Responsible Whale Watching.

Blue Boat regulations          Carta por la sostenibilidad del avistamiento de cetáceos

Best Practises and Information = Responsible Whale Watching: 

With a view to protecting and conserving cetaceans and the marine environment, we suggest the following responsible whale watching best practises:

  • Respect and care for the marine environment, by discovering its biodiversity and its importance for our life on the planet.
  • Engage in sea-related activities (whale watching, fishing, diving, sailing, etc.) in the most environmentally-friendly manner possible. Also complying with all the regulations that govern these activities.
  • Collaborate in the campaigns to protect the marine environment and marine mammals by calling 112 or the law enforcement agencies. Then advising them of the presence of any injured or stranded marine mammal or turtle that you find.

The Canary Islands contribute a total of 177 Special Areas of Conservation (ZEC Zones), 24 of them are marine areas. The aim of 12 of them includes protecting the habitat of the marine mammals: Bottlenose Dolphin (Tursiops truncatus) and the Short Finned Pilot Whale (Globicephala macrorhynchus).

On the island of Tenerife there are several companies dedicated to sustainable and responsible whale watching. All of its vessels depart mainly from the 5 existing ports in the southwest of the island: Los Cristianos, Puerto Colón, Las Galletas, Playa San Juan and Los Gigantes. We hope you will find an option that fits what you want, both in price and time, with the boats that we offer here on this website.


Calderón tropical

Short Finned Pilot Whale (Globicephala macrorinchus)

Tropical Pilot Whale belonging to the Delphinidae family. This toothed cetacean (Odontoceti) owes its classification as a whale to its size, it can grow to well over 5 metres long and weigh between 900 and 1,800 kg . This is the easiest species to come across on a whale watching excursion in Tenerife.

Delfín mular

Bottlenose Dolphin (Tursiops truncatus)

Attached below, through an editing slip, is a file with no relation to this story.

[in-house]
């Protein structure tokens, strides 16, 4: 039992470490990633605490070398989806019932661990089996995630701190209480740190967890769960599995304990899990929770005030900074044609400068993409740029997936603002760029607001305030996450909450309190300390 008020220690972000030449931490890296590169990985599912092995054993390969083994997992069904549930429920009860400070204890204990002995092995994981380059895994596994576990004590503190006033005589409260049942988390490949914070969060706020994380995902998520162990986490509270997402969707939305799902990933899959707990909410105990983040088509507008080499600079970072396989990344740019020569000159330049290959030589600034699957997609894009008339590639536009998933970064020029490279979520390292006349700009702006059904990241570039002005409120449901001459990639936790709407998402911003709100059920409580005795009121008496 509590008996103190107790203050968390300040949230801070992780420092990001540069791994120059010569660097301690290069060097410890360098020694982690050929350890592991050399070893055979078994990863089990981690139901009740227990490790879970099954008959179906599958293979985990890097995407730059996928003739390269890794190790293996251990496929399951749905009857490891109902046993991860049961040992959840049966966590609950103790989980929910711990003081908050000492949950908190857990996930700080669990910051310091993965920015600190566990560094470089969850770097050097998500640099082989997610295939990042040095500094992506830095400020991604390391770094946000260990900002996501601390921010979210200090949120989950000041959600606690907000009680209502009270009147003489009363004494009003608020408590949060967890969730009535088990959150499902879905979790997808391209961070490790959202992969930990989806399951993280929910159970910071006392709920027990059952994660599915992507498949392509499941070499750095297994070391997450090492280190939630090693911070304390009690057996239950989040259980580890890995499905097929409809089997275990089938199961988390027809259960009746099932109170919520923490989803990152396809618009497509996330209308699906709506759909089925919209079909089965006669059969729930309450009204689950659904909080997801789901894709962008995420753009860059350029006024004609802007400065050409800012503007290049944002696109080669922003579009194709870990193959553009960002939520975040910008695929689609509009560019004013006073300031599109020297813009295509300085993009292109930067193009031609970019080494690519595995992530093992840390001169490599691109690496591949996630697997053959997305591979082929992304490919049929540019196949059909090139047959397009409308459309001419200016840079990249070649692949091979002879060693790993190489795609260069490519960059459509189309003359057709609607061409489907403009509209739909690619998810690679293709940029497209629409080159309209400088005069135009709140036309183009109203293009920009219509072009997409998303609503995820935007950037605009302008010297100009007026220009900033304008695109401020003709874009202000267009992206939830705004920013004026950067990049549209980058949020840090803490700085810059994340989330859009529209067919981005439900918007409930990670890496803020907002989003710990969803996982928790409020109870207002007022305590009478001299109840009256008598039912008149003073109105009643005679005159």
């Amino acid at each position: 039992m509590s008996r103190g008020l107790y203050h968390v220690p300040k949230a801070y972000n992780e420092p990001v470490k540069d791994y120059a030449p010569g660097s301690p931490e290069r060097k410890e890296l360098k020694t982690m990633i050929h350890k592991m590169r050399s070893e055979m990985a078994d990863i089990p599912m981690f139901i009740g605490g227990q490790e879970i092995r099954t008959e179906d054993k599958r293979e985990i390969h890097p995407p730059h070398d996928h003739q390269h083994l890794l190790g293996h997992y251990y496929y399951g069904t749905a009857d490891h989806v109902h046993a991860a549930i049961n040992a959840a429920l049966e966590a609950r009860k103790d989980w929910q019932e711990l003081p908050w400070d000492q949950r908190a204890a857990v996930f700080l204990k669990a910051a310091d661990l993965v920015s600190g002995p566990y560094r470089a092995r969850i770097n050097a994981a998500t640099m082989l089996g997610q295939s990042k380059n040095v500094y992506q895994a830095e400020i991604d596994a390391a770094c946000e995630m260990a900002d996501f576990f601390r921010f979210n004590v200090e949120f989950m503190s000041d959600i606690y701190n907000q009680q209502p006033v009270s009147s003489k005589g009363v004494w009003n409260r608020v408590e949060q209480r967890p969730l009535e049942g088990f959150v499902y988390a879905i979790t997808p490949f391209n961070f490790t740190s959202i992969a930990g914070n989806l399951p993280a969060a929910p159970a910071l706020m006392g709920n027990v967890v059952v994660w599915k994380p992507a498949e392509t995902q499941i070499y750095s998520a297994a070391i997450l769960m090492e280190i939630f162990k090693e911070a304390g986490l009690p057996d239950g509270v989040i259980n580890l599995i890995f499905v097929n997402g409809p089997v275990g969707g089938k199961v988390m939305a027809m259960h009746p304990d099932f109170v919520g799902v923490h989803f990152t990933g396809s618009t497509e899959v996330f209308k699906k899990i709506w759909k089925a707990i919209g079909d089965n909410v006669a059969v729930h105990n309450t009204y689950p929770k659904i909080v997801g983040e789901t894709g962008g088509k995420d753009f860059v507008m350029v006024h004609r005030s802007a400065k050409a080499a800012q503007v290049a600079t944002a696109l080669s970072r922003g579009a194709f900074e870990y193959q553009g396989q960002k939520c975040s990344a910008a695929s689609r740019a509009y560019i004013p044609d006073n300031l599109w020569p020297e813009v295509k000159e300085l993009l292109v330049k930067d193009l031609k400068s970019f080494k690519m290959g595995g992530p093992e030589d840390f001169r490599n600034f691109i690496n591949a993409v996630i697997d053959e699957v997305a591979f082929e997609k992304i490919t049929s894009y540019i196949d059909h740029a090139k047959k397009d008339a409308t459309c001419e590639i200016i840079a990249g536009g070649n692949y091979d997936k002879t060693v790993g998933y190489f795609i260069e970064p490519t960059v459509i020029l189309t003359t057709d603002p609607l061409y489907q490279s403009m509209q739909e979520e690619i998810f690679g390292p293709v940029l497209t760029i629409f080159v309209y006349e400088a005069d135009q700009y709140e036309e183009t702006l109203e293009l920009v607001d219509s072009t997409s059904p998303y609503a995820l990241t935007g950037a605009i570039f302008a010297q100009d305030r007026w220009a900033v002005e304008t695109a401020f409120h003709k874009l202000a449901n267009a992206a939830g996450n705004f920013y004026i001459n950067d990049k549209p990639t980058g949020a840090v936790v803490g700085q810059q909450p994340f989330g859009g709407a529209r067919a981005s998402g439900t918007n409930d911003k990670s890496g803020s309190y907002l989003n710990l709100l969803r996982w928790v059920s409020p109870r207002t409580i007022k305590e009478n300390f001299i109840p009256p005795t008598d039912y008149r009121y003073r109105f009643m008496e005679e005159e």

Most well-known species of dolphin and can easily be spotted just off the coast of Tenerife. With an average length is 2.7 metres for males and 2.5 metres for females, with oldest individuals measuring over 3 metres. They live in groups of between 10 and 30 members known as pods. Their backs are a dark grey colour which grows gradually lighter towards the belly.

Delfín moteado

Atlantic Spotted Dolphin (Stenella frontalis)

This species can be identified by the spots that cover most of their skin once they reach adulthood. They form large pods and are very active. Most oftenly spotted between autumn and late spring. Weighing between 60-80kg and reach lengths of up to 2.3 metres.

Delfín diente rugoso

Rough-Toothed Dolphin (Steno bredanensis)

Ridges and wrinkles on their teeth and their long heads are the most significant features of this species. Darker than bottlenose dolphins and have light spots on their skin. They group together in pods of 6 to 10 members. Weighing up to 150kg and reach up to 2.7 metres in length.

Rorcual tropical

Bryde’s Whale (Balaenoptera edeni)

Similar in appearance to the sei whale, though the Bryde’s whale is smaller and more robust, featuring a characteristic that is unique to this family: three ridges on the top of its head as opposed to one central ridge. Male specimens can reach up to 13.7 metres, while females can measure 14.5 metres and can reach up to 15 metres. Their backs are a dark bluish-grey to metallic grey colour, with slightly lighter sides and an even lighter throat and belly.

Delfín listado

Striped Dolphin (Stenella coeruleoalba)

Bluish colour and stripes that run from its eyes almost down to its tail, this dolphin is very easy to identify. They often steer clear of boats but they are fast swimmers and you might glimpse them jumping out of the water. Their usual weight can reach between 100-130 kg, and measure 2.7 metres in length.

Calderón gris

Risso’s Dolphin (Grampus griseus)

Morphologically, this mammal is very similar to the pilot whale but its skin is grey in colour, or even closer to white in some adult specimens, which contrasts with the dark colour of its dorsal fin. Risso’s Dolphin can weigh between 300 to 600kg.


Sperm Whale (Physeter macrocephalus)